Should my parents have waited to go until I was older?  I honestly think that would have been a mistake.  By the time I was old enough to really remember such a trip, my brother would have been a teenager.  By then, he was not really into that sort of thing.  Also, while I have no idea how that opportunity happen to come about the first time, I certainly know that it never rolled around again.  If they had tried to defer the visit, most likely all of us would have missed out on the experience. So, instead of my own memories, I have a lot of fun photographs and stories from other family members . . . and that is okay.

This same sentiment applies to cruise vacations.  Recently, a cruise line travel specialist tried to discourage me from looking at Alaska itineraries because my youngest son is 5 years old.  He was quite surprised when I informed him that the first cruise I sailed to Alaska actually included a then 2-year-old son.  And, we had a fantastic time on that cruise.  

My now 10-year-old son obviously has no real recollection of visiting Alaska.  He knows from the photos and various funny stories and anecdotes that his 2-year-old self had a great time. Regardless of his personal recollection of the event, he still enjoys hearing the stories.  And, while he might not remember it, I certainly do, and I love sharing the stories with him.  My kids love to look at photos of themselves when they were babies and toddlers and hear the story behind the moment . . . again and again and again.  I am sure they are not the only ones.

So, take lots of great photos and make your own fantastic memories that you can share later.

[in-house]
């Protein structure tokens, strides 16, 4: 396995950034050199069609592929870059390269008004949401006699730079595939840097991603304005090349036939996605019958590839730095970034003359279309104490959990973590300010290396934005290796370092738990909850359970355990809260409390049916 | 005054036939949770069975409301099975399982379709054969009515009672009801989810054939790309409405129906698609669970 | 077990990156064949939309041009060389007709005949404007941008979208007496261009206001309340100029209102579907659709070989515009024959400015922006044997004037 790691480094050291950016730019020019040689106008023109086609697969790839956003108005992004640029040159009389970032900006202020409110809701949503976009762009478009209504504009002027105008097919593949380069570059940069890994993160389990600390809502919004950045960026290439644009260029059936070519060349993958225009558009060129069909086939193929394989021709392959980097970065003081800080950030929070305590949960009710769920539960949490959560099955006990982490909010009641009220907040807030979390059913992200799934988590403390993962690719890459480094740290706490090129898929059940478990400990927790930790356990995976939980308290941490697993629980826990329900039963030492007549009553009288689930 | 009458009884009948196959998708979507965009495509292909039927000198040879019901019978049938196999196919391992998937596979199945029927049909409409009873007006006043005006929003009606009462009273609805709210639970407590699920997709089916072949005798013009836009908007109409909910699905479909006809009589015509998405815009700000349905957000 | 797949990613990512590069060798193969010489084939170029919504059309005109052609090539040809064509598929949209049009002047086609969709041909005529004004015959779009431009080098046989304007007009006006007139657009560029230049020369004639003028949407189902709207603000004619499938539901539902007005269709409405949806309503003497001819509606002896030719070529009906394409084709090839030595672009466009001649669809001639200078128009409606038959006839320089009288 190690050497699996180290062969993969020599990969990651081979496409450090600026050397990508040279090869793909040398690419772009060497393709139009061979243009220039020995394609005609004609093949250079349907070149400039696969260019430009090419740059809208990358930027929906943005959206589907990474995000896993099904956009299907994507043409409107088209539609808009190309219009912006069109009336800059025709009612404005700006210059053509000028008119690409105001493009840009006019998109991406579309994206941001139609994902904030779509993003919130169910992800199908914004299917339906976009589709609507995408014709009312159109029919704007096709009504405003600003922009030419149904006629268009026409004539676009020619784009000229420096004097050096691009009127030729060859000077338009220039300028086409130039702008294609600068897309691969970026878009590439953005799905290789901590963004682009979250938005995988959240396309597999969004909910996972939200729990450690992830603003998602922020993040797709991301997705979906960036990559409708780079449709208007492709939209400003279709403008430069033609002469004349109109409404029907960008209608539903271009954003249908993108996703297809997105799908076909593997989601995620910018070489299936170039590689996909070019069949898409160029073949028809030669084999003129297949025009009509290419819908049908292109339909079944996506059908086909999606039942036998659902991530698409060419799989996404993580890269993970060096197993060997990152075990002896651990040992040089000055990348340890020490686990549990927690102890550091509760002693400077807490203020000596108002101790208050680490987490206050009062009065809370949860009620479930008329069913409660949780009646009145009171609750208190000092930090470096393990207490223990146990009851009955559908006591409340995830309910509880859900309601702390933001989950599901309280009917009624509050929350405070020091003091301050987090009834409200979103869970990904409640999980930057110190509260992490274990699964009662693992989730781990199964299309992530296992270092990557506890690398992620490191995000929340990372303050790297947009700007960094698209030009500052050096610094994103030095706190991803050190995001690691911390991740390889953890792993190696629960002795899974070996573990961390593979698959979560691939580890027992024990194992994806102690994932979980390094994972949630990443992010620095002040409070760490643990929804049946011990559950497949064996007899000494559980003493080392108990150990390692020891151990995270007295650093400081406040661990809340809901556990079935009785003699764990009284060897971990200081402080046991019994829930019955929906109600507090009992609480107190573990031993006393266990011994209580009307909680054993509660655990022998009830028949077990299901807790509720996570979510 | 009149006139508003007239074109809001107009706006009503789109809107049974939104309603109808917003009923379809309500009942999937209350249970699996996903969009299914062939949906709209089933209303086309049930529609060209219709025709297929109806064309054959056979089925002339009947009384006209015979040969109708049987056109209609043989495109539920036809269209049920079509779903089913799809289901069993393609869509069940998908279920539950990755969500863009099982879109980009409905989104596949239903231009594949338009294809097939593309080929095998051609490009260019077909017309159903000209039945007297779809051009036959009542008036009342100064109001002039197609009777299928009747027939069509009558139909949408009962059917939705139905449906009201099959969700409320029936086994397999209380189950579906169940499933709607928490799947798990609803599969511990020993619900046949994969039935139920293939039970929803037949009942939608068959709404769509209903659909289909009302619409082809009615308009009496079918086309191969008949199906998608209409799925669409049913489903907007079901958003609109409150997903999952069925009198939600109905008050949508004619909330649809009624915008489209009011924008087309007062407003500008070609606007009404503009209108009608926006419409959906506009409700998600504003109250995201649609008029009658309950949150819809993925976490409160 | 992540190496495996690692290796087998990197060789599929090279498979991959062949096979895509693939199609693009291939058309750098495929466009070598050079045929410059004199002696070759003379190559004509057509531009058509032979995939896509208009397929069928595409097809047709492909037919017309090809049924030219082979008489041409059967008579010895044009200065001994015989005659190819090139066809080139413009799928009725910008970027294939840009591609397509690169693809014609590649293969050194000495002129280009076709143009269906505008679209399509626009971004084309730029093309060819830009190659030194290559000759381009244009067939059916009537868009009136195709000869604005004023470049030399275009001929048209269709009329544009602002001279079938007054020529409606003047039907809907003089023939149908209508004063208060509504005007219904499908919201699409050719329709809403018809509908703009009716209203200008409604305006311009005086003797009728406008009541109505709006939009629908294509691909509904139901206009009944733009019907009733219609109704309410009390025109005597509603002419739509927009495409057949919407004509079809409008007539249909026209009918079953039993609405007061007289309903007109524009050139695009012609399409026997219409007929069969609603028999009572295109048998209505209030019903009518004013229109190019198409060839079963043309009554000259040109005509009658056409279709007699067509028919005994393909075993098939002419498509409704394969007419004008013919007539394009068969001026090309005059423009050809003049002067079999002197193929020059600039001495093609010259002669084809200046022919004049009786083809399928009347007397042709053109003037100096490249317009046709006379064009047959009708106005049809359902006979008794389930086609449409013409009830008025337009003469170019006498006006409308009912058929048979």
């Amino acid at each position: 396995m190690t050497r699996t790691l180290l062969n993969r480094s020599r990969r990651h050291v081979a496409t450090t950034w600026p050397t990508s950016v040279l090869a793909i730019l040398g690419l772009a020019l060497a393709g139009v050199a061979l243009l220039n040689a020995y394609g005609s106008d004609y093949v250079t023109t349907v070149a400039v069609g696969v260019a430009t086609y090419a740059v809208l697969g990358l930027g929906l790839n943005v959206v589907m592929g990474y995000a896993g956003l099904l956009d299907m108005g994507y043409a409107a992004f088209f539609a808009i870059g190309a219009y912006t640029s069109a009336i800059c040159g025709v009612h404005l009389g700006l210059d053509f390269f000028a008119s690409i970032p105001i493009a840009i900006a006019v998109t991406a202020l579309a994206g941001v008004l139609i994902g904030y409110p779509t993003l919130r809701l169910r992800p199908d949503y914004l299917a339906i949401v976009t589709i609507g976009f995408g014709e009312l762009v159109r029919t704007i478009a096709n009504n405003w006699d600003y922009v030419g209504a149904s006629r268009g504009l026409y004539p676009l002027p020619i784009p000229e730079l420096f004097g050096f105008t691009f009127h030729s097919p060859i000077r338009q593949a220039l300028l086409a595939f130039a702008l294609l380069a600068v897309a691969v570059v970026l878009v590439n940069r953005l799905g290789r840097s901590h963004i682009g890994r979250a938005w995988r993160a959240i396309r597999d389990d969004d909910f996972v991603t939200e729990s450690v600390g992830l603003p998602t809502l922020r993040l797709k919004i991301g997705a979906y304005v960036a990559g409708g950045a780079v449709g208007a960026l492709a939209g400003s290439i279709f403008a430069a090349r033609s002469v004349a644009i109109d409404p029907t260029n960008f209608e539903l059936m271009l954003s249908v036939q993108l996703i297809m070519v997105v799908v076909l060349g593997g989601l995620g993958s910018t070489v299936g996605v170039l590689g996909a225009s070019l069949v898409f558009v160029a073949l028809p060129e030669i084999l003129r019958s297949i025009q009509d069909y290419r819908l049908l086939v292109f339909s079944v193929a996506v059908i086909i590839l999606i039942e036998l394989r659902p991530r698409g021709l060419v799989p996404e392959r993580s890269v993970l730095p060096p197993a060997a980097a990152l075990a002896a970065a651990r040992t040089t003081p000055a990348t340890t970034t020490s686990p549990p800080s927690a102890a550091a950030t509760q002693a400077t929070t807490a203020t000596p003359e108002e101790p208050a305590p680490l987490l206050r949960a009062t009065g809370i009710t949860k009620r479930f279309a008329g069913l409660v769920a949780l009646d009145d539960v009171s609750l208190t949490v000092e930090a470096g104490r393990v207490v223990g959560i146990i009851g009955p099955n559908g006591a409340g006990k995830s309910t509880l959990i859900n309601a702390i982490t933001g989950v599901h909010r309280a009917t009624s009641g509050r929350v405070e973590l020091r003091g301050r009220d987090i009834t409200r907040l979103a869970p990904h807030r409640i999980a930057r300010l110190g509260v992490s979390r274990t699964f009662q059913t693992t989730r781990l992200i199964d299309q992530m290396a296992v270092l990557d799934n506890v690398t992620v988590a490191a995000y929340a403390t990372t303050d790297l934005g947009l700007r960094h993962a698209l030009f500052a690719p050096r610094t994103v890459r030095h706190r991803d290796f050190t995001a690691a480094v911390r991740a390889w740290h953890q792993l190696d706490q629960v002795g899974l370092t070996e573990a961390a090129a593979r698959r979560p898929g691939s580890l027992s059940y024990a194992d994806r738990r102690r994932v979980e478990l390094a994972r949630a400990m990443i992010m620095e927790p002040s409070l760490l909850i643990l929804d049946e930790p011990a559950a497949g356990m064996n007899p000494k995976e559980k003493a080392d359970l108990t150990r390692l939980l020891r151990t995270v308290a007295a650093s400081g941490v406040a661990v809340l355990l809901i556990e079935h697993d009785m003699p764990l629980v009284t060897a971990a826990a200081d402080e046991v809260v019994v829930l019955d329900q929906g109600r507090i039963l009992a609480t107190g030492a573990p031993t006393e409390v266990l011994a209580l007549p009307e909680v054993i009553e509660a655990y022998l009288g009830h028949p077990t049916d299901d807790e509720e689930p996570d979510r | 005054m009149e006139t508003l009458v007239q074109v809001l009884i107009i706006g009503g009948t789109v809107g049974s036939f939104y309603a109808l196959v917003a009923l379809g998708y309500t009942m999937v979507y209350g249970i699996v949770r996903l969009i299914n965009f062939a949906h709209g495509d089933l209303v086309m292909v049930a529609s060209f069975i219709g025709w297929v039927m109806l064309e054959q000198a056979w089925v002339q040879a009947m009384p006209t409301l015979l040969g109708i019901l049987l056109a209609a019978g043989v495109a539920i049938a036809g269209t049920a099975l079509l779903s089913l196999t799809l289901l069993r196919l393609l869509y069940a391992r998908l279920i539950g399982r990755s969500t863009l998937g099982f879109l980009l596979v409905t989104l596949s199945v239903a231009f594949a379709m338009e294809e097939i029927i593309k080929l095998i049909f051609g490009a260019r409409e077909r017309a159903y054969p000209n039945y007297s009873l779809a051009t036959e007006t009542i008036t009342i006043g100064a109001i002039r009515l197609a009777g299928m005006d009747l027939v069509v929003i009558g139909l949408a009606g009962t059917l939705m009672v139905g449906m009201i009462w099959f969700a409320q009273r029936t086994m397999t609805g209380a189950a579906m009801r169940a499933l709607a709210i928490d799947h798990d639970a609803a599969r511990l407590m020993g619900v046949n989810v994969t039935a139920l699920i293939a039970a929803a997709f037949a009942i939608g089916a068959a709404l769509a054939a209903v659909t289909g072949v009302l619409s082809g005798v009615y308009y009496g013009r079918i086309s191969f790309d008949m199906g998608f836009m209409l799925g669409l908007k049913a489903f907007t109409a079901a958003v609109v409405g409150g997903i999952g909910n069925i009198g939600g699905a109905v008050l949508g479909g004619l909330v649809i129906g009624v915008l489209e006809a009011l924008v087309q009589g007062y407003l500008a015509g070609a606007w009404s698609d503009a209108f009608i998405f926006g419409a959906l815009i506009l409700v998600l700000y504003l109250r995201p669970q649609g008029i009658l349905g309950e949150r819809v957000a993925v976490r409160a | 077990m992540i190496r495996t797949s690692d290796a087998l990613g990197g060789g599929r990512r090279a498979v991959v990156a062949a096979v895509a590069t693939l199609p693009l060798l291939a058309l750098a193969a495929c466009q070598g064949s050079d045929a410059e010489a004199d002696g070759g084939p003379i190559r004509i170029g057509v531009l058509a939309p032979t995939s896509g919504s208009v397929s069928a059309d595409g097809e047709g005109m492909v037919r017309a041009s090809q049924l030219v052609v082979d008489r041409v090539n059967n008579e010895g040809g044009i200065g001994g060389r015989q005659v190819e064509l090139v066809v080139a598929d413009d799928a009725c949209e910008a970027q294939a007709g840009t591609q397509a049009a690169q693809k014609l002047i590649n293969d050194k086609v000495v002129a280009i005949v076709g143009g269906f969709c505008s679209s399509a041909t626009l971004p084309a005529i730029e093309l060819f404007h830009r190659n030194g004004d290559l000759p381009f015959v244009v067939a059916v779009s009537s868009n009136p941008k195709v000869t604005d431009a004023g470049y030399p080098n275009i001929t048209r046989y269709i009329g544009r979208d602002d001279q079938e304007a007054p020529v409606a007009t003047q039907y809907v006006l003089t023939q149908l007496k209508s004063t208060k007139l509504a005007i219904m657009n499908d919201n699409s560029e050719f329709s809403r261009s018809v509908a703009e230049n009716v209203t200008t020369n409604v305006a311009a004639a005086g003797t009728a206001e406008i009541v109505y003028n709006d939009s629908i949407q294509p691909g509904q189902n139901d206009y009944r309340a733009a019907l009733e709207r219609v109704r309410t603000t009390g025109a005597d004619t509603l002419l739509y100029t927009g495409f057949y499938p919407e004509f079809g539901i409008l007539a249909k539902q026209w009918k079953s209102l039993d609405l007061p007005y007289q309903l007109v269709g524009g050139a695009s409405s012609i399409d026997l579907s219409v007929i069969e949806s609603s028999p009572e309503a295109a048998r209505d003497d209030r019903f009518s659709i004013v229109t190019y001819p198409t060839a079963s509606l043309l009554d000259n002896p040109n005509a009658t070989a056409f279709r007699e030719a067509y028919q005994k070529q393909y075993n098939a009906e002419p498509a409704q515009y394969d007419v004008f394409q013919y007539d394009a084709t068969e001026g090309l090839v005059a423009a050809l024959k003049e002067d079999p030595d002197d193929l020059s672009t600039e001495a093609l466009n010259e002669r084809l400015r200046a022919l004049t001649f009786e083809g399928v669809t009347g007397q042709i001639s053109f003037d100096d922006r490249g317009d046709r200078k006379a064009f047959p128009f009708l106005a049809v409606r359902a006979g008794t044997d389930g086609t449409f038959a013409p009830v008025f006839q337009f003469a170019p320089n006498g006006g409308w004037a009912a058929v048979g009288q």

5. Taking Babies on Cruises Can Be A Great Bridge For Returning To Work From Parental Leave. taking babies on cruises - illustration of mom pushing baby stroller

Okay – I recognize that this one is not quite so obvious, but it’s true!  

You can use your time on a cruise vacation to try some of those steps that experts recommend for transitioning from maternity leave.  See, for example, Mom36510 Tips for Going Back to Work After Baby, or Parents MagazineGoing Back to Work After Baby.  For instance, you can experiment with morning routines for getting out of the house/cabin. You can start making adjustment to temporary separations.  Your baby can practice drinking from a bottle (whether expressed milk or formula).  And, you both can practice letting someone else feed your baby.

And, you can stick your toe in the waters of third-party childcare.  You can use the ship’s nursery or babysitting as a low key dry run.  This gives you and your child will handle that transition.  Because you are on a ship, you can easily pop into the nursery to check in and assess.  And you can start to gain some insights into how your baby might do with third-party care.   

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Bottom line, if you have interest in taking your baby on a cruise, don’t let the negative voices deter you.  You have many options for finding a cruise that your whole family can enjoy.

How have you countered resistance to the idea of taking babies on cruises?  Share below.

Download our printable Prep & Pack checklist that is filled with tips and strategies to help you get ready to take your baby on a cruise.  Get your free copy now!